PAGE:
The steel industry is one sector that could benefit most from Trump’s policies. Lower corporate taxes and less burdensome labor regulations promise to increase profit margins—and stronger economic growth overall means greater demand for US steel producers.
As a presidential candidate, Donald Trump promised to unleash the American economy by slashing corporate and income taxes and cutting red tape. As president, Trump has mostly stayed true to his promises, although Congress still hasn’t delivered on healthcare, financial, or tax reform.
There’s another way President Trump can help the steel industry: By protecting it from competition from foreign steel producers. In April, the president signed an executive order asking the Commerce Department to investigate whether steel imports are a threat to state security.
Chinese Steel is the Main Competitor
The investigation is looking into steel imports generally, not just imports from China. However, the country can’t be ignored. In US political language, “trade policy” essentially means “China policy.”
Remember: On the campaign trail, Trump promised to get tough on the Chinese for their exchange rate and export practices, which he blamed for flooding the US with imports. Also this week, three senior administration officials told Reuters that President Trump is looking at ways to pressure China, steel tariffs being just one of them.
The Commerce Department’s investigation is being made under Section 232—part of the Trade Expansion Act of 1962 that allows the Secretary of Commerce to determine the effect of imports on national security.
Here, the implication is clear. China is one of the US’s biggest rivals, and by threatening the viability of the American steel industry, China threatens the viability of the American economy—and eventually, national security itself.
What Higher Tariffs Mean for Stocks
Aldo Mazzaferro, the managing director of Macquarie, said this: “There is a lot of anticipation that there is going to be a statement by the Commerce Department today or later this week that suggests Trump impose something like the 232 tariffs.”
US steel producers have already gotten a boost on stock markets, and the investigation isn’t even over yet. The fact that Trump did so much as sign the executive order sent a strong message: His administration is committed to supporting American steel producers, even if that means slapping tariffs on foreign competitors.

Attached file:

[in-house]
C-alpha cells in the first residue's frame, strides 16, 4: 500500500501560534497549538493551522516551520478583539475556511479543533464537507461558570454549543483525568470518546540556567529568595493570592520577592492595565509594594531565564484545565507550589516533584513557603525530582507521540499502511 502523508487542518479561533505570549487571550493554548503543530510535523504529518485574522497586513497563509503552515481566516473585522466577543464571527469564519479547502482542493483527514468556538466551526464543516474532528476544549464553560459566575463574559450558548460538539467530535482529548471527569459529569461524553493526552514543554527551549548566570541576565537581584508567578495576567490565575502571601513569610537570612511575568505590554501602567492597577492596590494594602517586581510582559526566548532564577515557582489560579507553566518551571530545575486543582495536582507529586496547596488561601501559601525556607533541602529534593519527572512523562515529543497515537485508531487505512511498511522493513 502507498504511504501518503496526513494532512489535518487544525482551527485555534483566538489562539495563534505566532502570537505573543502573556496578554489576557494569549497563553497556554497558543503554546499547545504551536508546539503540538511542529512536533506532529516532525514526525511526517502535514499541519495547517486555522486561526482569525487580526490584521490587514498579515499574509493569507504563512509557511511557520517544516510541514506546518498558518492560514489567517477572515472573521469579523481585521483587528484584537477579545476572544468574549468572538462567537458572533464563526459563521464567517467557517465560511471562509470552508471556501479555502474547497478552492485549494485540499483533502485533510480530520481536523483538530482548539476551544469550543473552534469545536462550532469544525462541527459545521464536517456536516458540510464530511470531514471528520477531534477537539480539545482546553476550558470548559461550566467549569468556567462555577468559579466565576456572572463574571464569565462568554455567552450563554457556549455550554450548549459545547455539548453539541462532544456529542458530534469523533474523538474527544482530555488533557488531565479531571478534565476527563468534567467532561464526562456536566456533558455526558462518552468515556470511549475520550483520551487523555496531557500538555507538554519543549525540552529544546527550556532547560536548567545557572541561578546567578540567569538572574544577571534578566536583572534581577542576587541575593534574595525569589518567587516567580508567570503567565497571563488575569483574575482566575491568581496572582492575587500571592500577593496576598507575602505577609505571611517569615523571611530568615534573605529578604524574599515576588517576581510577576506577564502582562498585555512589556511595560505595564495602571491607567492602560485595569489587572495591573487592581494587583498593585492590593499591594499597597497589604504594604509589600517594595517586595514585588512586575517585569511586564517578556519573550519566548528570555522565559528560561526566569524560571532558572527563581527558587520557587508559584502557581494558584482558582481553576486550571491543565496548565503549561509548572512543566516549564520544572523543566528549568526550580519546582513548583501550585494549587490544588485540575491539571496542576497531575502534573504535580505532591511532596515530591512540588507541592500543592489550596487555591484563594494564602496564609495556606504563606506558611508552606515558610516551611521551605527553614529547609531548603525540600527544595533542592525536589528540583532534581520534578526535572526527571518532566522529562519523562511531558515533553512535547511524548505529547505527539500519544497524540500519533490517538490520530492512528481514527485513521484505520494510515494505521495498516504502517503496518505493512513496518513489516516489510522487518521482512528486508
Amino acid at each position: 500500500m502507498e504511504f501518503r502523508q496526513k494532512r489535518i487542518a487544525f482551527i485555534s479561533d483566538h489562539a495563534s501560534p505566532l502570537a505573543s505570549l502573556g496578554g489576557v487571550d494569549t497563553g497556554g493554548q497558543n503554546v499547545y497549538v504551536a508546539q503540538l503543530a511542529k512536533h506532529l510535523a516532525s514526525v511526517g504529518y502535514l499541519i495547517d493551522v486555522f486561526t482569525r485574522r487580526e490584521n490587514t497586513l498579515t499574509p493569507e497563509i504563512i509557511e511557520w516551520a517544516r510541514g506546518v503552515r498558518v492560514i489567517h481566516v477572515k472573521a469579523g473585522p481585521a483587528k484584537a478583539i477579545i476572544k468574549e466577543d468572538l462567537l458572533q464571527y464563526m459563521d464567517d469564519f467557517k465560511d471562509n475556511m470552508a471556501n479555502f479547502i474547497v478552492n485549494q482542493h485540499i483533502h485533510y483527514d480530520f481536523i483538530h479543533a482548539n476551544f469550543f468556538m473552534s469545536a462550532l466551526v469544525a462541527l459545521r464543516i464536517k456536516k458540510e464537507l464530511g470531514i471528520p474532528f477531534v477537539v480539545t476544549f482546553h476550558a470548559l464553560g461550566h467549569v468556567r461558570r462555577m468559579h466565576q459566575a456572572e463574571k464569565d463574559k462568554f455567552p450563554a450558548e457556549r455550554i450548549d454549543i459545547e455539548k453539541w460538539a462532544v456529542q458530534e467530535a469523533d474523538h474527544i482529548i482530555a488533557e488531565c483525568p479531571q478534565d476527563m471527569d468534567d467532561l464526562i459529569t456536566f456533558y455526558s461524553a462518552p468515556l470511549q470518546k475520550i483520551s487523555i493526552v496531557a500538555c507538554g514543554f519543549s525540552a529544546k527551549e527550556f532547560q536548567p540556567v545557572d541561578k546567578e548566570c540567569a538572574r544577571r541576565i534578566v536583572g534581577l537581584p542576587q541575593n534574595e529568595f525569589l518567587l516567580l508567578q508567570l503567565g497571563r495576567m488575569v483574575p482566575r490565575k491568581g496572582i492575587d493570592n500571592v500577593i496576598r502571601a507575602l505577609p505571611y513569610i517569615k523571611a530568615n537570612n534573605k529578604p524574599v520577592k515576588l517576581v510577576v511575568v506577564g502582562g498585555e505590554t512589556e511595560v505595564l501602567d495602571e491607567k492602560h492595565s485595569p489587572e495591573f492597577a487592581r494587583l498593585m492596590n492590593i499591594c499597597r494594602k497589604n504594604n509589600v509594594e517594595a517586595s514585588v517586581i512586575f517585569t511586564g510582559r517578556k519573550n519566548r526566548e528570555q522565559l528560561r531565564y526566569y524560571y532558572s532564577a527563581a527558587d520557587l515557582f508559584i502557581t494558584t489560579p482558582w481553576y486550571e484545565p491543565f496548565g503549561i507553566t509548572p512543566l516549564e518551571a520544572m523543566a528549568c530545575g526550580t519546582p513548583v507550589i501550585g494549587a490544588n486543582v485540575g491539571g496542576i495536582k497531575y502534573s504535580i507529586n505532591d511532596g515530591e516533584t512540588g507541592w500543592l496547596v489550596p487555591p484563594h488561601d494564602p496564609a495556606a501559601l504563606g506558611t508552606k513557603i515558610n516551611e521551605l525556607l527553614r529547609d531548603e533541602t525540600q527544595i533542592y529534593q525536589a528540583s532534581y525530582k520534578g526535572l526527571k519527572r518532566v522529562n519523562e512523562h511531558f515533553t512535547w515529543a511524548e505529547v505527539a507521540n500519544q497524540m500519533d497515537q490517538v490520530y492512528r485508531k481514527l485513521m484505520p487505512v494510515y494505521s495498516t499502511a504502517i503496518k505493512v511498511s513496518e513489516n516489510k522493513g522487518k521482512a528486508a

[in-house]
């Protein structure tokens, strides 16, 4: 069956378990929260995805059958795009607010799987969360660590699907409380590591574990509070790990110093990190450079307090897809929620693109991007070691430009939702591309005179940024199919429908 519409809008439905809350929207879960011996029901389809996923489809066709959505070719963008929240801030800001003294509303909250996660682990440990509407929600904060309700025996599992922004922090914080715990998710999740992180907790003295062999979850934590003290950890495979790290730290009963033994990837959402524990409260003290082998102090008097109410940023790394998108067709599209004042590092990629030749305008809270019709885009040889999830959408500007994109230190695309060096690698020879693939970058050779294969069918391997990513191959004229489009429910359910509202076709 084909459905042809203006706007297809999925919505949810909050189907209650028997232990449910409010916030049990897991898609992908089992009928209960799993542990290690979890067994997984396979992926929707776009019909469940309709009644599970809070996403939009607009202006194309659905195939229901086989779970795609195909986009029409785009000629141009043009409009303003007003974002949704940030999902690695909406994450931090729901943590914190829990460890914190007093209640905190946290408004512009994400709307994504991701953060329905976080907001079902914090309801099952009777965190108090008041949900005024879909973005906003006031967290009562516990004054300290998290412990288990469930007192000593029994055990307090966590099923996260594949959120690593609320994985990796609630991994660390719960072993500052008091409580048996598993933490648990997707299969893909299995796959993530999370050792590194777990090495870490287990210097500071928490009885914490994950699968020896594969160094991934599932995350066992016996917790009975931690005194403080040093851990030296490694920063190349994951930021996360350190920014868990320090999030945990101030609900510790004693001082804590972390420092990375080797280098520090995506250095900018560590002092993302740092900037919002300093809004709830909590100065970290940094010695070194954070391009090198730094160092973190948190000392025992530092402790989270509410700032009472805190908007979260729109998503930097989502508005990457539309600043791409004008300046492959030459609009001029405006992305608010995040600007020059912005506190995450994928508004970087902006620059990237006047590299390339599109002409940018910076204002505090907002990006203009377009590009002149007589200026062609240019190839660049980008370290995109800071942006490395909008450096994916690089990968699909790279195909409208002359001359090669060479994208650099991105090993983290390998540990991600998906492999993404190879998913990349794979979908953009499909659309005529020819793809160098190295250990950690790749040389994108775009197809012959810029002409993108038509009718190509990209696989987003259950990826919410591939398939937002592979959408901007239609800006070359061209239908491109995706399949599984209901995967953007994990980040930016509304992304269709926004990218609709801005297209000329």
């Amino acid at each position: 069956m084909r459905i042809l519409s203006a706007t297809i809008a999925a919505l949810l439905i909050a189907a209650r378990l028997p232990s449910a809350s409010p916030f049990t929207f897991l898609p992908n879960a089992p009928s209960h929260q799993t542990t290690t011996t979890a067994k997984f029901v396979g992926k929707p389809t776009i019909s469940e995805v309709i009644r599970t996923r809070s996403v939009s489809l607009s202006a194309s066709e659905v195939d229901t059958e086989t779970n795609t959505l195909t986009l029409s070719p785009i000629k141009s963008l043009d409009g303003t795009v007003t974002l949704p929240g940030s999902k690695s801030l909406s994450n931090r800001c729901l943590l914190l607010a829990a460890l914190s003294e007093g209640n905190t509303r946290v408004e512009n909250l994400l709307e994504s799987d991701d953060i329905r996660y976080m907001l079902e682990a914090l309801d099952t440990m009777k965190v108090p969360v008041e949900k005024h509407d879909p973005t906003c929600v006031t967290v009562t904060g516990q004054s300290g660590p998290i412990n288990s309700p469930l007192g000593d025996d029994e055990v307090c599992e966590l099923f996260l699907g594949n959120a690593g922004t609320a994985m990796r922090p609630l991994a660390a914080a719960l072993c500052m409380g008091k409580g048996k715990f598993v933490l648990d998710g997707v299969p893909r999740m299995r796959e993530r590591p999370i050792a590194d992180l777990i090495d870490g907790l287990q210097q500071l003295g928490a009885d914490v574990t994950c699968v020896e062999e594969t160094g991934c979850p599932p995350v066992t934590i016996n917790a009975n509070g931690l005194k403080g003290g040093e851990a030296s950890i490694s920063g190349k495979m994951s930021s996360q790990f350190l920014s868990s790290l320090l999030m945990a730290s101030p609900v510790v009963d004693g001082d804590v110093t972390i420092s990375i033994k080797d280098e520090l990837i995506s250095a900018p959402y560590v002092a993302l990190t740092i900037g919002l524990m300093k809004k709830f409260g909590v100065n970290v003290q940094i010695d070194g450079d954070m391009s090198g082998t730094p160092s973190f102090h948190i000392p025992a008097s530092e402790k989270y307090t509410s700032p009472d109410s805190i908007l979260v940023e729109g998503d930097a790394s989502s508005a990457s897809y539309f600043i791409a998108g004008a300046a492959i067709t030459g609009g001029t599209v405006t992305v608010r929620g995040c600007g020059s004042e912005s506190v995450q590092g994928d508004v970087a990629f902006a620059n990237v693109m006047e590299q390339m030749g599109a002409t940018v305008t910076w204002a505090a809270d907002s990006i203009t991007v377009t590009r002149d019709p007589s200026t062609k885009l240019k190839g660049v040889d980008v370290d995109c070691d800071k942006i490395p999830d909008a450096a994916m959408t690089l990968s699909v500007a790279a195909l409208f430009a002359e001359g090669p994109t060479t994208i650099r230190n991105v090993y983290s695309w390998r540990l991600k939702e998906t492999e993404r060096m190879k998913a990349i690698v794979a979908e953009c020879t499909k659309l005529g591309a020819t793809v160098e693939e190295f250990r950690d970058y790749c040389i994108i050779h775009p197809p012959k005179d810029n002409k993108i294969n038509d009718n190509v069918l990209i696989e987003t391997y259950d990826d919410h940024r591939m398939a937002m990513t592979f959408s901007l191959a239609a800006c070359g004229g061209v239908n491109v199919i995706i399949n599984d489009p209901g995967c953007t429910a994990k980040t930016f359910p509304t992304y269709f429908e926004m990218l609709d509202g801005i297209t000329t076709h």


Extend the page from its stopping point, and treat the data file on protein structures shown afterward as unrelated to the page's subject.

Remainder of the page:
The United States Steel Corporation, the benchmark for the industry, have had a choppy 2017. The company took a dive in February after it became clear that President Trump’s $1 trillion infrastructure plan probably won’t be passed by Congress this year.
However, U.S. Steel shares—which trade under the symbol “X” on the NYSE—have been gaining strength as of late. U.S. Steel shares gained 6.5% from June 27-29—after it was revealed that the Commerce Department is close to publishing the results of its investigation.
Also, the relative strength index—which measures whether a stock is overvalued—put U.S. Steel at 57, meaning its share price accurately reflects its real value.
The Long-Term Impact of Higher Tariffs on Stocks
If the Commerce Department comes out and recommends tariffs on steel imports, American steel producers will see a bump on the stock markets. It would be a good time to buy steel shares. However, the long-term outlook is less positive.
For starters, 2017 hasn’t been a good year for steel shares overall. Imports are just one factor going into that. Also, China and other steel exporters could choose to fight fire with fire, slapping their own tariffs on American steel imports.
The overall outlook for steel is mixed. We’re watching the Section 232 investigation closely and are ready to buy steel shares, but we don’t look at steel as a long-term hold option.